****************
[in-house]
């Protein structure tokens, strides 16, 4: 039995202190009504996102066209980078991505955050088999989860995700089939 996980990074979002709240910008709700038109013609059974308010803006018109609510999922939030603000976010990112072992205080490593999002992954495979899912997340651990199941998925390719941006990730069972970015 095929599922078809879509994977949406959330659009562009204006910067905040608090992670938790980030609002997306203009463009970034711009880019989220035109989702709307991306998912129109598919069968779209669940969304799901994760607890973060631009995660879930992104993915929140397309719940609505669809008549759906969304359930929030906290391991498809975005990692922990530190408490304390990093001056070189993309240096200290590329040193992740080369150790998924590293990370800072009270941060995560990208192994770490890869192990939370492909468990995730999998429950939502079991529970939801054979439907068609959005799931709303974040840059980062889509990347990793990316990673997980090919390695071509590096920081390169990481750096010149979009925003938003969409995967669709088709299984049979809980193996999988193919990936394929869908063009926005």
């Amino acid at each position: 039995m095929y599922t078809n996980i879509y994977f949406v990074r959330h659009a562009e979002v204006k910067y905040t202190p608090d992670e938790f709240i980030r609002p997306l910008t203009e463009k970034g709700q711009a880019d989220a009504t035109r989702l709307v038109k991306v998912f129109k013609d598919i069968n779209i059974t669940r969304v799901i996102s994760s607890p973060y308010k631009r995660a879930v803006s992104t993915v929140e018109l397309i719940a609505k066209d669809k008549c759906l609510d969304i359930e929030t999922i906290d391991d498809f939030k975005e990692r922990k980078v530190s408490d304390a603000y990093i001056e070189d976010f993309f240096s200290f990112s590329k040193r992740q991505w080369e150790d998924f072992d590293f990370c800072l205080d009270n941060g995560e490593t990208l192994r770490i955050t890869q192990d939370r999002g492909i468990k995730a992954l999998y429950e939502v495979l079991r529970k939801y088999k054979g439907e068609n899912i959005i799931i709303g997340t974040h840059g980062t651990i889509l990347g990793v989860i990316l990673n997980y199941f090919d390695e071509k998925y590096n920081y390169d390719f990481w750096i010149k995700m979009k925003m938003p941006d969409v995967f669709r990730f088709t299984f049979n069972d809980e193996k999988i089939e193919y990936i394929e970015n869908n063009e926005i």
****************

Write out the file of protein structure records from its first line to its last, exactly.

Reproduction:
[in-house]
């Protein structure tokens, strides 16, 4: 039995202190009504996102066209980078991505955050088999989860995700089939 996980990074979002709240910008709700038109013609059974308010803006018109609510999922939030603000976010990112072992205080490593999002992954495979899912997340651990199941998925390719941006990730069972970015 095929599922078809879509994977949406959330659009562009204006910067905040608090992670938790980030609002997306203009463009970034711009880019989220035109989702709307991306998912129109598919069968779209669940969304799901994760607890973060631009995660879930992104993915929140397309719940609505669809008549759906969304359930929030906290391991498809975005990692922990530190408490304390990093001056070189993309240096200290590329040193992740080369150790998924590293990370800072009270941060995560990208192994770490890869192990939370492909468990995730999998429950939502079991529970939801054979439907068609959005799931709303974040840059980062889509990347990793990316990673997980090919390695071509590096920081390169990481750096010149979009925003938003969409995967669709088709299984049979809980193996999988193919990936394929869908063009926005």
């Amino acid at each position: 039995m095929y599922t078809n996980i879509y994977f949406v990074r959330h659009a562009e979002v204006k910067y905040t202190p608090d992670e938790f709240i980030r609002p997306l910008t203009e463009k970034g709700q711009a880019d989220a009504t035109r989702l709307v038109k991306v998912f129109k013609d598919i069968n779209i059974t669940r969304v799901i996102s994760s607890p973060y308010k631009r995660a879930v803006s992104t993915v929140e018109l397309i719940a609505k066209d669809k008549c759906l609510d969304i359930e929030t999922i906290d391991d498809f939030k975005e990692r922990k980078v530190s408490d304390a603000y990093i001056e070189d976010f993309f240096s200290f990112s590329k040193r992740q991505w080369e150790d998924f072992d590293f990370c800072l205080d009270n941060g995560e490593t990208l192994r770490i955050t890869q192990d939370r999002g492909i468990k995730a992954l999998y429950e939502v495979l079991r529970k939801y088999k054979g439907e068609n899912i959005i799931i709303g997340t974040h840059g980062t651990i889509l990347g990793v989860i990316l990673n997980y199941f090919d390695e071509k998925y590096n920081y390169d390719f990481w750096i010149k995700m979009k925003m938003p941006d969409v995967f669709r990730f088709t299984f049979n069972d809980e193996k999988i089939e193919y990936i394929e970015n869908n063009e926005i």